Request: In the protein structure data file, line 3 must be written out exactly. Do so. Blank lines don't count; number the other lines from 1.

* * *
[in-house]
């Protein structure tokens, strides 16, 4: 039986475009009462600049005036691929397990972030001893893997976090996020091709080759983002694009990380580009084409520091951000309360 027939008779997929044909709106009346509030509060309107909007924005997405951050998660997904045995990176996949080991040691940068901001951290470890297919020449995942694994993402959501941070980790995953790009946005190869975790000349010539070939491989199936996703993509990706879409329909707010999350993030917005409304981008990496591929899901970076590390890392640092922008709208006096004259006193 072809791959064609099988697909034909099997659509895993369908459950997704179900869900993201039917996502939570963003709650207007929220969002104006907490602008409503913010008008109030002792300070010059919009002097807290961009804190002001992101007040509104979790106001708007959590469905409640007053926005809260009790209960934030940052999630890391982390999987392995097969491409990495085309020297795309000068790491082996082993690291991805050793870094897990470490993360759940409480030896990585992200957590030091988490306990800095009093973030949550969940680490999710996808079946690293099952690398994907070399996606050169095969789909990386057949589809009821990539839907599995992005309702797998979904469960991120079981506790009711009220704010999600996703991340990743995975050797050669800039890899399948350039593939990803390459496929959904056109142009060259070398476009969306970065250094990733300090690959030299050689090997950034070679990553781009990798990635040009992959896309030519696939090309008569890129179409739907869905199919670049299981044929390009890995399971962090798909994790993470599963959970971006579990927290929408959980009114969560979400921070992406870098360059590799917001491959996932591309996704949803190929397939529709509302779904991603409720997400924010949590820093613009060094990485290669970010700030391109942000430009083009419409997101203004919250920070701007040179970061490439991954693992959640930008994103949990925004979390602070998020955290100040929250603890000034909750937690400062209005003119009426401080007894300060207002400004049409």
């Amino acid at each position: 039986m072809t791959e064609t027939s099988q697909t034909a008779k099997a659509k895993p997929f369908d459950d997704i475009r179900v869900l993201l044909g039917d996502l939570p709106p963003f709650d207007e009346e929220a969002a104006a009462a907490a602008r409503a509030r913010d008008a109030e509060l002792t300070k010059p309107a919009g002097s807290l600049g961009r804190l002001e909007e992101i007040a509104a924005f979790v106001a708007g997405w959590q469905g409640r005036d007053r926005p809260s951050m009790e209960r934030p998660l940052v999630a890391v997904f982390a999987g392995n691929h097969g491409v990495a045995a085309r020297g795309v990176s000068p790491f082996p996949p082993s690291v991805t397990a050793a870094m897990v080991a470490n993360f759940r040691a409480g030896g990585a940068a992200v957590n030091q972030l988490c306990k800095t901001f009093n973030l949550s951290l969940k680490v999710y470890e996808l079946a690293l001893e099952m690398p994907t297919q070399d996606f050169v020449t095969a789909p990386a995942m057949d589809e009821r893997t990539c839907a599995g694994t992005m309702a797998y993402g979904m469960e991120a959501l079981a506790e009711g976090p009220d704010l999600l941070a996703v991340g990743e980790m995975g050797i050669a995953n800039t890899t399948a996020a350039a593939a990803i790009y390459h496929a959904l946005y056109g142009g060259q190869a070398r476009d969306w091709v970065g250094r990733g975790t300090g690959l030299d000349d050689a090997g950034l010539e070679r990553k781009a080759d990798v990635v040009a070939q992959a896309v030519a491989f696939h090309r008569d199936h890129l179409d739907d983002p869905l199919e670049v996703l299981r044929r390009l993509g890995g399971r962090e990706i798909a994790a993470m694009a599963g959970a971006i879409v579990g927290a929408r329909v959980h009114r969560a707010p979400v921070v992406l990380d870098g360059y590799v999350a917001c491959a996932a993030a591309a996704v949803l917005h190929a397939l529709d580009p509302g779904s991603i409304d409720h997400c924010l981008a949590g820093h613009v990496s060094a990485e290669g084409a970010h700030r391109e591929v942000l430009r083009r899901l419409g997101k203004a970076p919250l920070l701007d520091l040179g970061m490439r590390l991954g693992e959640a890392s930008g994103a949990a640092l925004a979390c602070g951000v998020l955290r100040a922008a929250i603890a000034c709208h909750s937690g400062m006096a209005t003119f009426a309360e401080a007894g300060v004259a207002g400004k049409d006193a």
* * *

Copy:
């Amino acid at each position: 039986m072809t791959e064609t027939s099988q697909t034909a008779k099997a659509k895993p997929f369908d459950d997704i475009r179900v869900l993201l044909g039917d996502l939570p709106p963003f709650d207007e009346e929220a969002a104006a009462a907490a602008r409503a509030r913010d008008a109030e509060l002792t300070k010059p309107a919009g002097s807290l600049g961009r804190l002001e909007e992101i007040a509104a924005f979790v106001a708007g997405w959590q469905g409640r005036d007053r926005p809260s951050m009790e209960r934030p998660l940052v999630a890391v997904f982390a999987g392995n691929h097969g491409v990495a045995a085309r020297g795309v990176s000068p790491f082996p996949p082993s690291v991805t397990a050793a870094m897990v080991a470490n993360f759940r040691a409480g030896g990585a940068a992200v957590n030091q972030l988490c306990k800095t901001f009093n973030l949550s951290l969940k680490v999710y470890e996808l079946a690293l001893e099952m690398p994907t297919q070399d996606f050169v020449t095969a789909p990386a995942m057949d589809e009821r893997t990539c839907a599995g694994t992005m309702a797998y993402g979904m469960e991120a959501l079981a506790e009711g976090p009220d704010l999600l941070a996703v991340g990743e980790m995975g050797i050669a995953n800039t890899t399948a996020a350039a593939a990803i790009y390459h496929a959904l946005y056109g142009g060259q190869a070398r476009d969306w091709v970065g250094r990733g975790t300090g690959l030299d000349d050689a090997g950034l010539e070679r990553k781009a080759d990798v990635v040009a070939q992959a896309v030519a491989f696939h090309r008569d199936h890129l179409d739907d983002p869905l199919e670049v996703l299981r044929r390009l993509g890995g399971r962090e990706i798909a994790a993470m694009a599963g959970a971006i879409v579990g927290a929408r329909v959980h009114r969560a707010p979400v921070v992406l990380d870098g360059y590799v999350a917001c491959a996932a993030a591309a996704v949803l917005h190929a397939l529709d580009p509302g779904s991603i409304d409720h997400c924010l981008a949590g820093h613009v990496s060094a990485e290669g084409a970010h700030r391109e591929v942000l430009r083009r899901l419409g997101k203004a970076p919250l920070l701007d520091l040179g970061m490439r590390l991954g693992e959640a890392s930008g994103a949990a640092l925004a979390c602070g951000v998020l955290r100040a922008a929250i603890a000034c709208h909750s937690g400062m006096a209005t003119f009426a309360e401080a007894g300060v004259a207002g400004k049409d006193a």